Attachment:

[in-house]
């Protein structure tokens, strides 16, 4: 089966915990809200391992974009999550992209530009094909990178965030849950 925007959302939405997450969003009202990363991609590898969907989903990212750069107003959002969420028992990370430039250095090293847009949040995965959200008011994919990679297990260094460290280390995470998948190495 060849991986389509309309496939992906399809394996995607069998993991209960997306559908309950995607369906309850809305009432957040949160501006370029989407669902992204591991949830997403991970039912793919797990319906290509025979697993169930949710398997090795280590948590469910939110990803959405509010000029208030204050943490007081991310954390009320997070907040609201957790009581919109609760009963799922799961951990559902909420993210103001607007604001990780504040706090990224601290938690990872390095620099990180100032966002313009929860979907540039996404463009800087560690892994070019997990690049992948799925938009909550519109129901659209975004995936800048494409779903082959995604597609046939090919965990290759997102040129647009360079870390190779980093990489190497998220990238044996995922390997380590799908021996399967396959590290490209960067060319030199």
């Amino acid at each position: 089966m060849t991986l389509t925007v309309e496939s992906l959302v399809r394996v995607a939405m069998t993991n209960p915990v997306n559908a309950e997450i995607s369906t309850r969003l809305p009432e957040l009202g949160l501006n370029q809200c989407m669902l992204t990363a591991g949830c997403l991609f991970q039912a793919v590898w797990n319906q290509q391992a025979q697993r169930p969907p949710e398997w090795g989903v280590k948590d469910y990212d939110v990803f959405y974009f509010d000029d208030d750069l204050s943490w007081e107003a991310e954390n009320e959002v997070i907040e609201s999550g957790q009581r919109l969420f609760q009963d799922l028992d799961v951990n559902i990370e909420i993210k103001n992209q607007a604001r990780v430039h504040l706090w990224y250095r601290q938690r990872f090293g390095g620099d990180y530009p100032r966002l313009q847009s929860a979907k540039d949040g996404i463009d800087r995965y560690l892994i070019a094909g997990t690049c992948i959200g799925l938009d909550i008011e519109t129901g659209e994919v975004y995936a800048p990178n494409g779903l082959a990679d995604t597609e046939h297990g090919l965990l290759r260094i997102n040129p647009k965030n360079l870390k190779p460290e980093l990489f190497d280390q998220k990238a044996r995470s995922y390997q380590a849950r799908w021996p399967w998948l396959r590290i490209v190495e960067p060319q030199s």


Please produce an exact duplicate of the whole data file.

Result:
[in-house]
């Protein structure tokens, strides 16, 4: 089966915990809200391992974009999550992209530009094909990178965030849950 925007959302939405997450969003009202990363991609590898969907989903990212750069107003959002969420028992990370430039250095090293847009949040995965959200008011994919990679297990260094460290280390995470998948190495 060849991986389509309309496939992906399809394996995607069998993991209960997306559908309950995607369906309850809305009432957040949160501006370029989407669902992204591991949830997403991970039912793919797990319906290509025979697993169930949710398997090795280590948590469910939110990803959405509010000029208030204050943490007081991310954390009320997070907040609201957790009581919109609760009963799922799961951990559902909420993210103001607007604001990780504040706090990224601290938690990872390095620099990180100032966002313009929860979907540039996404463009800087560690892994070019997990690049992948799925938009909550519109129901659209975004995936800048494409779903082959995604597609046939090919965990290759997102040129647009360079870390190779980093990489190497998220990238044996995922390997380590799908021996399967396959590290490209960067060319030199």
């Amino acid at each position: 089966m060849t991986l389509t925007v309309e496939s992906l959302v399809r394996v995607a939405m069998t993991n209960p915990v997306n559908a309950e997450i995607s369906t309850r969003l809305p009432e957040l009202g949160l501006n370029q809200c989407m669902l992204t990363a591991g949830c997403l991609f991970q039912a793919v590898w797990n319906q290509q391992a025979q697993r169930p969907p949710e398997w090795g989903v280590k948590d469910y990212d939110v990803f959405y974009f509010d000029d208030d750069l204050s943490w007081e107003a991310e954390n009320e959002v997070i907040e609201s999550g957790q009581r919109l969420f609760q009963d799922l028992d799961v951990n559902i990370e909420i993210k103001n992209q607007a604001r990780v430039h504040l706090w990224y250095r601290q938690r990872f090293g390095g620099d990180y530009p100032r966002l313009q847009s929860a979907k540039d949040g996404i463009d800087r995965y560690l892994i070019a094909g997990t690049c992948i959200g799925l938009d909550i008011e519109t129901g659209e994919v975004y995936a800048p990178n494409g779903l082959a990679d995604t597609e046939h297990g090919l965990l290759r260094i997102n040129p647009k965030n360079l870390k190779p460290e980093l990489f190497d280390q998220k990238a044996r995470s995922y390997q380590a849950r799908w021996p399967w998948l396959r590290i490209v190495e960067p060319q030199s």